Sources for Shmiras Ainayim and a Woman's Responsibility
I received a question recently from a student regarding a class I had taught a few years ago. Because it is a topic that affects every one of us, I figured I would expand the answer I sent in reply and, since for many it certainly falls into the category of “I didn’t know that!” Halachos, I thought I would share the thoughts with all of you. In addition, these weeks of Shovavim [the weeks of the parshiyos beginning with Parshas Shemos (the “Sh” of Shovavim) and continuing through Va’Eira, Bo, Bishalach, Yisro, and Mishpatim – the Roshei Teivos spell “Shovavim”] are traditionally a time that Klal Yisroel uses specifically to focus on our growth and sensitivities in areas having to do with tznius and male/female interactions in general.
The question I received was: Is there a source for Shmiras HaAynayim (a man’s requirement to “guard” his eyes)?
The reason that this question is so important is because, at least from a strictly Halachic standpoint, this requirement is at the core of the halachos that define how a woman may be dressed in the presence of men who are not her immediate family members. Therefore I would like to briefly outline the background, and some specifics, of this Halacha.
Mitzvot Lo Taasei that appear in the Torah
1 – “Vi lo sasuru acharei… eineichem” [Bamidbar 15] The literal translation of the pasuk (that we say every day in Krias Shema) is, “And you shall not be swayed after your hearts or after your eyes.” Chazal write that this is specifically referring to “z’nus” – the seeing of immodestly dressed women or other such inappropriate scenes. The Gemara in Brachos 12b refers to this as Lo Ta’aseh as does the Rambam (Hilchos Teshuva 4, 1 and 4, 4), Rabbeinu Yona (Igeres HaTeshuva 14 and Shaarei Teshuva Shaar 3, 64), and the Beis Yosef (Even HaEzer Siman 21). This Lo Ta’aseh is brought in the Shulchan Aruch in Even HaEzer Siman 21, 1 and referred to by the Mishna Berura on the very first page of the Mishna Berura, in the second Be’ur Halacha in his discussion of the 6 Constant Mitzvos.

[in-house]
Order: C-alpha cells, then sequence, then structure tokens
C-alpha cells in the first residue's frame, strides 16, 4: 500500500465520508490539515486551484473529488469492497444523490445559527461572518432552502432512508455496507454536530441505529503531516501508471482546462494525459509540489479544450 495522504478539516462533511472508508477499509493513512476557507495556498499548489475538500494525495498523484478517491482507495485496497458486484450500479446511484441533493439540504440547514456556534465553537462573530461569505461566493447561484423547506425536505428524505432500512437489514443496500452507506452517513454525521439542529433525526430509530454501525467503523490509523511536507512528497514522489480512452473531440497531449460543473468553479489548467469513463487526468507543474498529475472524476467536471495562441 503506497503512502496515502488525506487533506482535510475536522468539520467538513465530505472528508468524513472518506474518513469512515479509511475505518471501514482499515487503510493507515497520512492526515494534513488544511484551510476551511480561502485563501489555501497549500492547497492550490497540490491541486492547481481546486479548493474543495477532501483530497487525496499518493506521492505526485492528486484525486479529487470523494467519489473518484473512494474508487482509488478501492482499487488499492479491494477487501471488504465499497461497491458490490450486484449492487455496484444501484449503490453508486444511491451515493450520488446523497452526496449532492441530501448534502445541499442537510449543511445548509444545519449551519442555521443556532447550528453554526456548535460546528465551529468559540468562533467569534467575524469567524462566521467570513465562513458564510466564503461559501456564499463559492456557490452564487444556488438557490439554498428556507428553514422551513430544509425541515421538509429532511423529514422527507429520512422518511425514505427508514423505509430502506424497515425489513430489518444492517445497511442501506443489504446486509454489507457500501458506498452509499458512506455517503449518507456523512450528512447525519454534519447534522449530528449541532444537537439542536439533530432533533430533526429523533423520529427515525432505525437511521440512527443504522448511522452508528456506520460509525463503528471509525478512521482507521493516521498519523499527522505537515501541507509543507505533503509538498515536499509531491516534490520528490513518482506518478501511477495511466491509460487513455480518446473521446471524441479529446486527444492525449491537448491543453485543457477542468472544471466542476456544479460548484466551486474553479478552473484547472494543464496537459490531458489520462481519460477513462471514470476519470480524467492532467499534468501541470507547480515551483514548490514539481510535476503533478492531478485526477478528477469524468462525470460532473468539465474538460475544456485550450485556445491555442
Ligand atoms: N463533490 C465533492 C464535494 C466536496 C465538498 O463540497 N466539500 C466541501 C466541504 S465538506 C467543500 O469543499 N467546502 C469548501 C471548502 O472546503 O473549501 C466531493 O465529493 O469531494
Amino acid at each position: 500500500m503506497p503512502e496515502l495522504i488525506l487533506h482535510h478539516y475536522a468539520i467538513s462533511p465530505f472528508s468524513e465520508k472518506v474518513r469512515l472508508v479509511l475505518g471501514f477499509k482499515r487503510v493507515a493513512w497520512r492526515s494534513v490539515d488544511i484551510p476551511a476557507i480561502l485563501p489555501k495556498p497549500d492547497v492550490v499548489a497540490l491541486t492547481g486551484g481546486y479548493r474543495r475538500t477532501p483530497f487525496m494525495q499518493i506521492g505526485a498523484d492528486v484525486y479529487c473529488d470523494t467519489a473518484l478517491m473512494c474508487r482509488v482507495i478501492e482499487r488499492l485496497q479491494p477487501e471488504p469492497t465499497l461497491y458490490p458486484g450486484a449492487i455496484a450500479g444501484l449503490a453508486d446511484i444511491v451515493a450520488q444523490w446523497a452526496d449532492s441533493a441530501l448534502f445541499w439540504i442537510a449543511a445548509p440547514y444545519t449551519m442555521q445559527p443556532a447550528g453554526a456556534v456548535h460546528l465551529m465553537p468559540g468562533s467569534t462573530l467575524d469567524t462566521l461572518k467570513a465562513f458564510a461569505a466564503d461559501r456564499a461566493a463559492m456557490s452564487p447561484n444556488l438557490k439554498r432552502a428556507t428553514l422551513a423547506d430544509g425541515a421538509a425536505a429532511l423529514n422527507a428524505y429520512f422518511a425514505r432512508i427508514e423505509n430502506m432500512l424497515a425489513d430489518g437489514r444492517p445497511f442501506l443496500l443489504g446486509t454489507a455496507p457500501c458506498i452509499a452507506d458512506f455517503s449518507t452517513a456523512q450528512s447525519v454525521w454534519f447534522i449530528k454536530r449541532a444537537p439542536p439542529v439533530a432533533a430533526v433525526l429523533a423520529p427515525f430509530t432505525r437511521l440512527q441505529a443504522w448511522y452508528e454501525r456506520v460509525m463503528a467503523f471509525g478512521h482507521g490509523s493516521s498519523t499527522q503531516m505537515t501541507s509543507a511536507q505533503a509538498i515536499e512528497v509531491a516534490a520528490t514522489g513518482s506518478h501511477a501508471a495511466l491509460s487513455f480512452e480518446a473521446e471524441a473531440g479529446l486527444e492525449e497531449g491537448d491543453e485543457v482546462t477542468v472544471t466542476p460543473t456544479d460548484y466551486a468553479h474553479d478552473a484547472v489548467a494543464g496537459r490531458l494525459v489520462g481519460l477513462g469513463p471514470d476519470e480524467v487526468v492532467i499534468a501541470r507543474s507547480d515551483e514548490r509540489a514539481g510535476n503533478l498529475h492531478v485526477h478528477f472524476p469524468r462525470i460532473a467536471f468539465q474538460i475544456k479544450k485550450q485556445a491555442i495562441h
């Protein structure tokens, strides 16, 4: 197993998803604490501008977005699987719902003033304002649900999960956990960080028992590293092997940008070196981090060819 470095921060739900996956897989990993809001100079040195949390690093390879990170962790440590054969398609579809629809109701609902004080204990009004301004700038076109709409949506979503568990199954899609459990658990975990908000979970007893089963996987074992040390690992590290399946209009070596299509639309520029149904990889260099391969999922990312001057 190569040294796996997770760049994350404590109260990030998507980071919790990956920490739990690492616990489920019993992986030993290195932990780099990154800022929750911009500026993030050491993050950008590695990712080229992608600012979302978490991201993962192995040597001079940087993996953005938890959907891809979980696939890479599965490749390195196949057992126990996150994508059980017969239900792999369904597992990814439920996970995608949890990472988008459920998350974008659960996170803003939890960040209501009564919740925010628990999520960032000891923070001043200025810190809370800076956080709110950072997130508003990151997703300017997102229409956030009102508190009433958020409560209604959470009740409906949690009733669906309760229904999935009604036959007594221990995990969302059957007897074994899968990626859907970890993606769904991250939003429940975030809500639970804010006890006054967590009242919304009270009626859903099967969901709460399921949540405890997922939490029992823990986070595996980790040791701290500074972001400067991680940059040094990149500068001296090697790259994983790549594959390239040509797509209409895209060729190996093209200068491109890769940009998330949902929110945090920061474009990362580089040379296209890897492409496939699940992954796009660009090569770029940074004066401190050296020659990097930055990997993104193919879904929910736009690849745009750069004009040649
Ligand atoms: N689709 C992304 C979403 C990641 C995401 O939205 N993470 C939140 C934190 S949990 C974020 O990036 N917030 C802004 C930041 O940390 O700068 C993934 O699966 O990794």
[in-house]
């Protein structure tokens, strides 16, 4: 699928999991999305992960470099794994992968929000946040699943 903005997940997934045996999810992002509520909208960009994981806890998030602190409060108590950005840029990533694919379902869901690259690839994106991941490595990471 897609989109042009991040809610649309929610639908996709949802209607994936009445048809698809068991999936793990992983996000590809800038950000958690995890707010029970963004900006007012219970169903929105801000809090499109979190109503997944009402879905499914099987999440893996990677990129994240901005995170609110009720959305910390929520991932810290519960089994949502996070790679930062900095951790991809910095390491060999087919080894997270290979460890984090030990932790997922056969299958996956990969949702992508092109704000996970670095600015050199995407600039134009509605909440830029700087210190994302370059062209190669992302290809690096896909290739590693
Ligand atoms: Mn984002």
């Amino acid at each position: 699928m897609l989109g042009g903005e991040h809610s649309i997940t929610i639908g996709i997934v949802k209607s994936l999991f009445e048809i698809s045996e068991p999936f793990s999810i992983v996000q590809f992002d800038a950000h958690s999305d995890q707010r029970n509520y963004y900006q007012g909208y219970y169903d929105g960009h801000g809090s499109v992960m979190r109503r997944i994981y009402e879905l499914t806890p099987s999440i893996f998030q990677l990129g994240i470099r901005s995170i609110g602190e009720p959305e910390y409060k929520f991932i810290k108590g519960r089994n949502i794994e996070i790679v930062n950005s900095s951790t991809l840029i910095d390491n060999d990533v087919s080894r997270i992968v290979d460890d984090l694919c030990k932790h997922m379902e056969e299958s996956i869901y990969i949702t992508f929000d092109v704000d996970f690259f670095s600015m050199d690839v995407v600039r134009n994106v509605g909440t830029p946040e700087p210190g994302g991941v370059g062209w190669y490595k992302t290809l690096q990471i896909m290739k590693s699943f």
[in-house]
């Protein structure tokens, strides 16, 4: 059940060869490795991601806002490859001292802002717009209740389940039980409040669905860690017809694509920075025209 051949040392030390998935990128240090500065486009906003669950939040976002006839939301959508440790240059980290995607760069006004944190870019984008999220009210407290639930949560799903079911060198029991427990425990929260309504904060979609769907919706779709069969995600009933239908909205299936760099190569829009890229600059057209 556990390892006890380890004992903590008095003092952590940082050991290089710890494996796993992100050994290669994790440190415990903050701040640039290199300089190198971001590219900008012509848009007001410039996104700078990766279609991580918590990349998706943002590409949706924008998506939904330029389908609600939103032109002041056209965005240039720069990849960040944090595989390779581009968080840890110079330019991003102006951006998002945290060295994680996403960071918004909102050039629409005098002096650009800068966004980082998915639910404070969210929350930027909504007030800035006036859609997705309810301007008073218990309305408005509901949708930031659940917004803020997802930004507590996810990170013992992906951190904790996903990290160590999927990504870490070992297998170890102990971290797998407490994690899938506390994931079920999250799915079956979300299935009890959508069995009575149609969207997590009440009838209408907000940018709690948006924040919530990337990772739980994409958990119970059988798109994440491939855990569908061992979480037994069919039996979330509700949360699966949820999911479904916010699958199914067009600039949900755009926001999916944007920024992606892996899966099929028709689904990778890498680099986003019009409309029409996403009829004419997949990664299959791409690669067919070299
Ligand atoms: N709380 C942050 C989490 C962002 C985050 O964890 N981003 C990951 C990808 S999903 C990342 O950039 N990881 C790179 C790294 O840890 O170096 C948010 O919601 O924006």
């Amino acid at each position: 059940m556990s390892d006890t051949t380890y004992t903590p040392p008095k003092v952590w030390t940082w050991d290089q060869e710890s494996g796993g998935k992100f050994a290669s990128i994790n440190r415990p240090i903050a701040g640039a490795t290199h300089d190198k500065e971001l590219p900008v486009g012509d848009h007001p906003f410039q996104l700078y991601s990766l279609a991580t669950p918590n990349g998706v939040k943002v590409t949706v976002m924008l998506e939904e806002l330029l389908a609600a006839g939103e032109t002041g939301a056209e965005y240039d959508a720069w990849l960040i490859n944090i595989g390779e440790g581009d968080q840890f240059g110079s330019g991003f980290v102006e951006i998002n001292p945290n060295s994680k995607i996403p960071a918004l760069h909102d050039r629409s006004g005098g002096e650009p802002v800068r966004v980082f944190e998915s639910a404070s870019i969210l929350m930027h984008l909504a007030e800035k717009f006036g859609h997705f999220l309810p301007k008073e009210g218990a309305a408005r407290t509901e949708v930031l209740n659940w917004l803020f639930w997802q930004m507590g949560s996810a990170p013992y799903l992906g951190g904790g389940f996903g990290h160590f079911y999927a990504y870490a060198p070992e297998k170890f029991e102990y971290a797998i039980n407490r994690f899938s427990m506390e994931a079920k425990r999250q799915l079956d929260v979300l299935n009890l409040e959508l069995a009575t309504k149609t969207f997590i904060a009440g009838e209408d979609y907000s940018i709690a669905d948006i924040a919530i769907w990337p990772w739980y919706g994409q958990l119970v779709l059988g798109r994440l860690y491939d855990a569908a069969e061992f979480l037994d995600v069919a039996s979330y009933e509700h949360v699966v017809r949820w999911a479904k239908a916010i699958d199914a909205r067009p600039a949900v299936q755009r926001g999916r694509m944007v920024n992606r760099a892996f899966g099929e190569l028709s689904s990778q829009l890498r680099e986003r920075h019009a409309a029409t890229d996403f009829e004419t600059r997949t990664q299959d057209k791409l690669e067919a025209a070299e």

2 – “Vinishmarta mikol davar ra” [Devarim 23] Literally, “And you shall guard yourself from every bad thing.” The Gemara in Avodah Zara 20a explains this pasuk to also specifically be referring to a man’s responsibility to “guard” himself from seeing in appropriate scenes. There is a discussion in the Rishonim regarding the exact “status” of this issur – whether it is an issur Min HaTorah (Sefer Mitzvos Ketanos 30) or possibly not (Ramban on the Rambam’s Sefer HaMitzovs, the “extra” Lavin 11) or referring to a man’s having illicit thoughts about women, but not specifically related to his “seeing” women per se (Rabbeinu Yona in Igeres HaTeshuva and Tosafos on the Gemara in Avoda Zara). Rav Moshe Feinstein zt”l understood that applied to illicit thoughts about women, as well as the seeing of anything that would bring a man to have illicit thoughts.
What are the halachic parameters of this? The way it works is as follows: There are basically two types of looking that a person does. For our purposes, lets refer to one as “seeing” and one as “gazing.” Seeing is what we do most of the time when we are not specifically focusing our vision on any one thing in particular. Gazing is when one consciously focuses his or her attention and, if it is a pleasant thing to look at, derives enjoyment or satisfaction out of the what he or she sees. This distinction is something that comes up in other areas of halacha as well. For example, without getting into all the details right now, a person is not supposed to “look at” the moon. Or a rainbow. The poskim say that this means to gaze at it with intent and focus. Simply to look up and “see” the moon is not a problem. This distinction plays an important role in the halachos regarding “Shemiras HaEynayim.”
It is forbidden for a man to gaze at a woman, even if she is dressed completely appropriately, and even if he is only gazing at a specific part of her body that is not supposed to be covered (the example given is a pinkie). This prohibition is brought by the Gemara, the Rambam (I”B 21, 2), the Shulchan Aruch (EH”E 21,1) and Mishna Berurah 75, s.k. 7. Regarding this prohibition, unless a woman is doing something specifically to attract attention, like wearing something attention-grabbing or interacting in such a way that is causing the man she is interacting with to look closely or specifically focus his attention on her, a woman is not responsible if a man were to gaze at her.
Excluded from this prohibition (meaning a man may specifically focus his attention and look) are any blood relatives (parents, siblings, children, grandparents, grandchildren), a man’s wife or a potential shidduch.
When it comes to seeing, however, the halacha is different. The Mishna Berura (75 s.k. 7) writes that if there is nothing inappropriate around, there is no prohibition for a man to “see” women. He writes that with the exception of those who wish to be extra careful and pious in this area and not even see women at all, it is permissible for a man to see and interact in the presence of women. However, this is only if there is no exposed “ervah” present. An area of the body that is halachically required to be covered by women is prohibited from even being seen by a man, even if he is not specifically focusing his attention on what he is looking at. So even if a woman is not dressed in such a way that she is seeking to specifically attract attention, if she is in the presence of men, she has to see to it that she is not dressed in such a way that a man would even see the parts of her that are supposed to be covered. [Without going into the specifics now, the consensus among the poskim is that this includes any area of a woman from her neckline to her elbows to her knees and, depending on the neighborhood and accepted practice, possibly her calf as well.]